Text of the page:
Thinking with a Beginner’s Mind

In the beginner’s mind there are many possibilities, but in the expert’s mind there are few. Shunryu Suzuki

You are an experienced professional who knows what you’re doing. Right? Your education, your work history and your skills all combine to make you an expert in your chosen field.

It’s only natural if you want others to rely on you for your expertise, but be careful when you’re tempted to think of yourself as an expert. Being labeled an expert can lead to rigidity and inflexibility.

We gain experience as we learn from the mistakes of ourselves and others. Experience teaches us what works and what does not. Be cautious, though, because the more we become vested in the status quo, the more likely we are to get stuck in a rut.

I enjoy being surrounded by people who think with a beginner’s mind. Though they may be experienced and have reputations as “experts” they approach projects differently than do those who label themselves as experts.

A beginner’s mindset has these characteristics:

  1. Insatiable curiosity. A beginner is filled with wonder and looks at the world with a sense of awe. Like a child, a beginner asks lots of simple yet profound questions.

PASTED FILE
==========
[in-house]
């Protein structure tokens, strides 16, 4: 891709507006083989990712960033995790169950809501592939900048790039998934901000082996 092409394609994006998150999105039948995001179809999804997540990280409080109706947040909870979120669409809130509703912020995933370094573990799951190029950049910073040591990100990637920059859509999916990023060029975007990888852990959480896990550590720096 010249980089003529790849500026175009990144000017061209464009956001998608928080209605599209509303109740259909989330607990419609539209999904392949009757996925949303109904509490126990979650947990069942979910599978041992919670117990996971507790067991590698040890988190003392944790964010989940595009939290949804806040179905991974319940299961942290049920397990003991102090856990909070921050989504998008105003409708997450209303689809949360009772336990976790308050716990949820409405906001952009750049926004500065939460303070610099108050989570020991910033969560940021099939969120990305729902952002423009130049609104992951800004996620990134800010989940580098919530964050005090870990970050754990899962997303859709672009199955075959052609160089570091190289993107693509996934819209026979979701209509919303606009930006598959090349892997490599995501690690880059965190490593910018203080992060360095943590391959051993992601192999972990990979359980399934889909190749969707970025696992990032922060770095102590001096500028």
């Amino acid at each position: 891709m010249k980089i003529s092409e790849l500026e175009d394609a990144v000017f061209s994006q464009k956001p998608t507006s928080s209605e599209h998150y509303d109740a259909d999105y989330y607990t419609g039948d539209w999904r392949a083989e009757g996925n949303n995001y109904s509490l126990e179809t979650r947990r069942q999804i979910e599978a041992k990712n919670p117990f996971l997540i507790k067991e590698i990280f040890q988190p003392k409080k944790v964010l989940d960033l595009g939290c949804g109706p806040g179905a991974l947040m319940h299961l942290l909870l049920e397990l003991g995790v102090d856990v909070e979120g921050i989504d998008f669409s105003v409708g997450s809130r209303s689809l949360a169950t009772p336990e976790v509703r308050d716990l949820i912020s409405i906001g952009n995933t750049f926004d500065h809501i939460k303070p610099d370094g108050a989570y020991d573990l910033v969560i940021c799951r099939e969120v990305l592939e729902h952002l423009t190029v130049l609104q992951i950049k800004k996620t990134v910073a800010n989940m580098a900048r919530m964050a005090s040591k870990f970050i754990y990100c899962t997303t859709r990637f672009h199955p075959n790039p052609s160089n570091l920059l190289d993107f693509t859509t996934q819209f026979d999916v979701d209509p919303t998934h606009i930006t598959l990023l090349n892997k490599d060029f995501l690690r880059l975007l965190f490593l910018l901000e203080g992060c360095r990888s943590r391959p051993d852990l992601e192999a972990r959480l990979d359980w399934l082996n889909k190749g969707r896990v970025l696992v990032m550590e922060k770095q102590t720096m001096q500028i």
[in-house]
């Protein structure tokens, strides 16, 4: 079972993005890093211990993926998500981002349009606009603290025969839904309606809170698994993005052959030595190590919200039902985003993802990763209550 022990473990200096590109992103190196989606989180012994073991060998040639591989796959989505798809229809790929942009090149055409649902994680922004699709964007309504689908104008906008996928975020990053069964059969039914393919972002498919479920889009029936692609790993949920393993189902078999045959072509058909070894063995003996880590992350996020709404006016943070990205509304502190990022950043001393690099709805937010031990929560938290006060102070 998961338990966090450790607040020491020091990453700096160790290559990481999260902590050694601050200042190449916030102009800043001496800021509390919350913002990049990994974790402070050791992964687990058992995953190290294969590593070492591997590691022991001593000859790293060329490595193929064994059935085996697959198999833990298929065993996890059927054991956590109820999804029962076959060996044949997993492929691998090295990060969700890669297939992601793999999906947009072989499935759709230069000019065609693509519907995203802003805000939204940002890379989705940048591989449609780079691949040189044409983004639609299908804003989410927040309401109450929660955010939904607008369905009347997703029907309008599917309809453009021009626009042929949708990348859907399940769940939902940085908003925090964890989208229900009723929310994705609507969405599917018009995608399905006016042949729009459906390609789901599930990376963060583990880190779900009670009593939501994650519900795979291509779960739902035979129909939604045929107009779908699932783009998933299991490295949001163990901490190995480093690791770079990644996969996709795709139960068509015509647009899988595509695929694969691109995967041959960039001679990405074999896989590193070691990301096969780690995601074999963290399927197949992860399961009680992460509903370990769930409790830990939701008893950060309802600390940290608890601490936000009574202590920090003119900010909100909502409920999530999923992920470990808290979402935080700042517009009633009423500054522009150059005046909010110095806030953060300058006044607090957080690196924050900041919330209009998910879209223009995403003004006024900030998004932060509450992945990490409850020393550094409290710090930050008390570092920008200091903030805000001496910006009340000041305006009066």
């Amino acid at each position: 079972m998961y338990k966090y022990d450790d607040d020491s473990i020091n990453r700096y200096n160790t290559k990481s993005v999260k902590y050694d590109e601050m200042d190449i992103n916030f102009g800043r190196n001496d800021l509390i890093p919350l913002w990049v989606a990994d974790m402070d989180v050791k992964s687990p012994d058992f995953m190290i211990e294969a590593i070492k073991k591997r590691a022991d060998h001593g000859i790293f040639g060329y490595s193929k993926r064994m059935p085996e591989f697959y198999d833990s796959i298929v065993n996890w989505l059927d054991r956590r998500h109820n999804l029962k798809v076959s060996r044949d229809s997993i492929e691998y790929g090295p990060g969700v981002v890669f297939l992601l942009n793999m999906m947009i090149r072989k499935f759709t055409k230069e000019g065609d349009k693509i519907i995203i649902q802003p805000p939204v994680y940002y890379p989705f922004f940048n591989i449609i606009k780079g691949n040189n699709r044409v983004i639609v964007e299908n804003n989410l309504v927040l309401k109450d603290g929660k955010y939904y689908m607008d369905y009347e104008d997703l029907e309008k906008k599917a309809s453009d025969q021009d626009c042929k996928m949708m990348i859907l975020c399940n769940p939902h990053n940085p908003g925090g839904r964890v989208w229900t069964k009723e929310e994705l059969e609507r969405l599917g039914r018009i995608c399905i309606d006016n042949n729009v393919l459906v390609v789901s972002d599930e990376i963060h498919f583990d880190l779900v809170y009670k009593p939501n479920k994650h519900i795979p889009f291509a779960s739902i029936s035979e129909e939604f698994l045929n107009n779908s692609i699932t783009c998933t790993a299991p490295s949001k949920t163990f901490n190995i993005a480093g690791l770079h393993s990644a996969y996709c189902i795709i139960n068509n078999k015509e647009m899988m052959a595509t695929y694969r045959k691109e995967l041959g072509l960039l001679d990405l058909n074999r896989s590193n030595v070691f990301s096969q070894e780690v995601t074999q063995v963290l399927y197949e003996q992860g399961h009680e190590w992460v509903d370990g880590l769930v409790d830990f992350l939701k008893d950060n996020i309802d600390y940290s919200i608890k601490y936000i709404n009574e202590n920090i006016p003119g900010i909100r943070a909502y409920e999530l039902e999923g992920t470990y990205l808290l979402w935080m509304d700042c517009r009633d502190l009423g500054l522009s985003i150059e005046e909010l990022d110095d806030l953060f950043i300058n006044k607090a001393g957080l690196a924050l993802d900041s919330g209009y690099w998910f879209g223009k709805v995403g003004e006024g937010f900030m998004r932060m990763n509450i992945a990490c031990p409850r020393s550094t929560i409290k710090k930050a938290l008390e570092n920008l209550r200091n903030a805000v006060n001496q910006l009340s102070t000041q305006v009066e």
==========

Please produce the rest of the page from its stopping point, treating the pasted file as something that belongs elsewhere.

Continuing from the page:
2. Playfulness. The beginner has fun experimenting with different ideas and various options. A good beginner plays nicely in the sandbox and knows that teamwork can make the game even more fun.
  3. Flexibility. In the beginner’s mind there are many possibilities. Innovation and major breakthroughs come from people who are not rigidly defending the status quo.

My wish for the coming year is that you will remain forever young and that you will always be relevant because you are a beginner, not an expert.

2 Responses to Thinking with a Beginner’s Mind

  1. Liz says:

    It’s nice to know all my screw ups are appreciated 🙂

    • Duane Hallock says:

      Liz, I love working with you. Honestly, I can’t recall any screw ups, though we have had several good learning opportunities. You are a valuable member of our marketing team because of your expertise, but the value any of us brings to the table declines as we hold on to the label of “expert.” (I wonder if the label “guru” falls under that same cautionary advisory.)

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